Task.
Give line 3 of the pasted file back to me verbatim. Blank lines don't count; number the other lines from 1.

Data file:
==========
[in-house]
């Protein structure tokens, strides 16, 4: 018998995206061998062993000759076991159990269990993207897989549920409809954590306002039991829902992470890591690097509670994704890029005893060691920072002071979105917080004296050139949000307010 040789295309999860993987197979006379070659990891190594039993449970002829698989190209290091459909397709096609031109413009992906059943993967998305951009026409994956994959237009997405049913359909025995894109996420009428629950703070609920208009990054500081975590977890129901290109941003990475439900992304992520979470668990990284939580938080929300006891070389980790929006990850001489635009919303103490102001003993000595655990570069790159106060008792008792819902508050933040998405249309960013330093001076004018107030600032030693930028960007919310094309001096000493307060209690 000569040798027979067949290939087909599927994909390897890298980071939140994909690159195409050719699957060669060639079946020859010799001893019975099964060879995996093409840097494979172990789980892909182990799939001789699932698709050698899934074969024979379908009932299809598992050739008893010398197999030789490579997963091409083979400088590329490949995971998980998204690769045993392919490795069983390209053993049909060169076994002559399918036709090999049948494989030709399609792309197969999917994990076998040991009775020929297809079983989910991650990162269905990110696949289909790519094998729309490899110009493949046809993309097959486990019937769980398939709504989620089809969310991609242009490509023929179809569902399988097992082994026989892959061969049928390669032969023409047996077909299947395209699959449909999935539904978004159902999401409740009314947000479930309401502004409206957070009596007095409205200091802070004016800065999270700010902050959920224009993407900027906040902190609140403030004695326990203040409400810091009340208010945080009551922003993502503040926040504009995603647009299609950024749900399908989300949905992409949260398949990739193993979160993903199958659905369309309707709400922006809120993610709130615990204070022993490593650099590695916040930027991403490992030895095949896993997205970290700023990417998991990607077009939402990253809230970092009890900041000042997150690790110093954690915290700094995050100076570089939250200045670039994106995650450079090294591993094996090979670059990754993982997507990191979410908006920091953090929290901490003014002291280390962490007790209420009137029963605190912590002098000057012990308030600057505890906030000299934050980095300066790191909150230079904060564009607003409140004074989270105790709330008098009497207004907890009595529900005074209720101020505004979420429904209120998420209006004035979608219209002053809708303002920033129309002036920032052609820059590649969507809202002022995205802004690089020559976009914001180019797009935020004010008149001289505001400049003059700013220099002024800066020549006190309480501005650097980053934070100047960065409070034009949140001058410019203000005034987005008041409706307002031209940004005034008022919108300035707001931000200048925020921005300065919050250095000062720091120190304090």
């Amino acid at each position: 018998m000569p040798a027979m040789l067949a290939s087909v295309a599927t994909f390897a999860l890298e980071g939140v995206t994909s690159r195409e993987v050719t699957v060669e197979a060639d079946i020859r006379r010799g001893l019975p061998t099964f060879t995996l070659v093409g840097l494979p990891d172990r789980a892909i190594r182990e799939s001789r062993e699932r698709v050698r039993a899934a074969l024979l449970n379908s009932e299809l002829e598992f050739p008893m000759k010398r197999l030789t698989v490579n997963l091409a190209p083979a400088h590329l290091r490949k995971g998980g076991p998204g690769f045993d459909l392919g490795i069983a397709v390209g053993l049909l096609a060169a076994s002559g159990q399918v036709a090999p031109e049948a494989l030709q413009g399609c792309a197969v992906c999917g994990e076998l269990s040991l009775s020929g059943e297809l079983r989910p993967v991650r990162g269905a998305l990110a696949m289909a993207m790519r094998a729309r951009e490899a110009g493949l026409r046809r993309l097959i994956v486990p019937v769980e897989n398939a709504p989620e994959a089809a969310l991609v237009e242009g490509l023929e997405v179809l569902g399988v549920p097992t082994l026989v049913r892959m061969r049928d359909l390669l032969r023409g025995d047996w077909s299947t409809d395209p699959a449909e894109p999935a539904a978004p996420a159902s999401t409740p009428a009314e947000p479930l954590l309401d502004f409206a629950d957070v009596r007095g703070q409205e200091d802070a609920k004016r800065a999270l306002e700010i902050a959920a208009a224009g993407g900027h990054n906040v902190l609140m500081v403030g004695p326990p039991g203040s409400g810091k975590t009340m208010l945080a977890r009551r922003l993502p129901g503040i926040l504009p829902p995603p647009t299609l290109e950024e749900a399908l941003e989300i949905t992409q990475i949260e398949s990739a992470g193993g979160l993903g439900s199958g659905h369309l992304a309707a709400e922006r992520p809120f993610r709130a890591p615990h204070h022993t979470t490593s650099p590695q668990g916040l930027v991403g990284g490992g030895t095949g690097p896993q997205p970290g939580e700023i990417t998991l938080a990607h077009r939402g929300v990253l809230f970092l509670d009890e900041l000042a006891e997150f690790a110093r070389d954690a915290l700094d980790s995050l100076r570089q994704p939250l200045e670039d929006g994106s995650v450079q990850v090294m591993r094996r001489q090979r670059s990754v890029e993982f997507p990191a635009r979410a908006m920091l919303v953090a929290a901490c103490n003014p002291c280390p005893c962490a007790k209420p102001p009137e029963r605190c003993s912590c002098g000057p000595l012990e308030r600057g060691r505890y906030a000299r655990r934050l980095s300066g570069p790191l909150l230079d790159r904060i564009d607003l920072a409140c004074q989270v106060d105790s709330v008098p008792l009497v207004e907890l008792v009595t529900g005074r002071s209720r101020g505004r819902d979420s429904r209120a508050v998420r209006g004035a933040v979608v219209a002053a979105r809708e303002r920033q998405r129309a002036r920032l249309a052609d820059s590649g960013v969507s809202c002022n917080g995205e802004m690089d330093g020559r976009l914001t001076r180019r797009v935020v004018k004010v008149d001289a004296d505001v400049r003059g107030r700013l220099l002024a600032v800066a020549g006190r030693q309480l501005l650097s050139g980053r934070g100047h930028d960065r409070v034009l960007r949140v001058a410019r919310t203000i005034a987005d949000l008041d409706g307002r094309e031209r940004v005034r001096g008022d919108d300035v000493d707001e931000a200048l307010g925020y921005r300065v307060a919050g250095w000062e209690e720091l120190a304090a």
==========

């Amino acid at each position: 018998m000569p040798a027979m040789l067949a290939s087909v295309a599927t994909f390897a999860l890298e980071g939140v995206t994909s690159r195409e993987v050719t699957v060669e197979a060639d079946i020859r006379r010799g001893l019975p061998t099964f060879t995996l070659v093409g840097l494979p990891d172990r789980a892909i190594r182990e799939s001789r062993e699932r698709v050698r039993a899934a074969l024979l449970n379908s009932e299809l002829e598992f050739p008893m000759k010398r197999l030789t698989v490579n997963l091409a190209p083979a400088h590329l290091r490949k995971g998980g076991p998204g690769f045993d459909l392919g490795i069983a397709v390209g053993l049909l096609a060169a076994s002559g159990q399918v036709a090999p031109e049948a494989l030709q413009g399609c792309a197969v992906c999917g994990e076998l269990s040991l009775s020929g059943e297809l079983r989910p993967v991650r990162g269905a998305l990110a696949m289909a993207m790519r094998a729309r951009e490899a110009g493949l026409r046809r993309l097959i994956v486990p019937v769980e897989n398939a709504p989620e994959a089809a969310l991609v237009e242009g490509l023929e997405v179809l569902g399988v549920p097992t082994l026989v049913r892959m061969r049928d359909l390669l032969r023409g025995d047996w077909s299947t409809d395209p699959a449909e894109p999935a539904a978004p996420a159902s999401t409740p009428a009314e947000p479930l954590l309401d502004f409206a629950d957070v009596r007095g703070q409205e200091d802070a609920k004016r800065a999270l306002e700010i902050a959920a208009a224009g993407g900027h990054n906040v902190l609140m500081v403030g004695p326990p039991g203040s409400g810091k975590t009340m208010l945080a977890r009551r922003l993502p129901g503040i926040l504009p829902p995603p647009t299609l290109e950024e749900a399908l941003e989300i949905t992409q990475i949260e398949s990739a992470g193993g979160l993903g439900s199958g659905h369309l992304a309707a709400e922006r992520p809120f993610r709130a890591p615990h204070h022993t979470t490593s650099p590695q668990g916040l930027v991403g990284g490992g030895t095949g690097p896993q997205p970290g939580e700023i990417t998991l938080a990607h077009r939402g929300v990253l809230f970092l509670d009890e900041l000042a006891e997150f690790a110093r070389d954690a915290l700094d980790s995050l100076r570089q994704p939250l200045e670039d929006g994106s995650v450079q990850v090294m591993r094996r001489q090979r670059s990754v890029e993982f997507p990191a635009r979410a908006m920091l919303v953090a929290a901490c103490n003014p002291c280390p005893c962490a007790k209420p102001p009137e029963r605190c003993s912590c002098g000057p000595l012990e308030r600057g060691r505890y906030a000299r655990r934050l980095s300066g570069p790191l909150l230079d790159r904060i564009d607003l920072a409140c004074q989270v106060d105790s709330v008098p008792l009497v207004e907890l008792v009595t529900g005074r002071s209720r101020g505004r819902d979420s429904r209120a508050v998420r209006g004035a933040v979608v219209a002053a979105r809708e303002r920033q998405r129309a002036r920032l249309a052609d820059s590649g960013v969507s809202c002022n917080g995205e802004m690089d330093g020559r976009l914001t001076r180019r797009v935020v004018k004010v008149d001289a004296d505001v400049r003059g107030r700013l220099l002024a600032v800066a020549g006190r030693q309480l501005l650097s050139g980053r934070g100047h930028d960065r409070v034009l960007r949140v001058a410019r919310t203000i005034a987005d949000l008041d409706g307002r094309e031209r940004v005034r001096g008022d919108d300035v000493d707001e931000a200048l307010g925020y921005r300065v307060a919050g250095w000062e209690e720091l120190a304090a």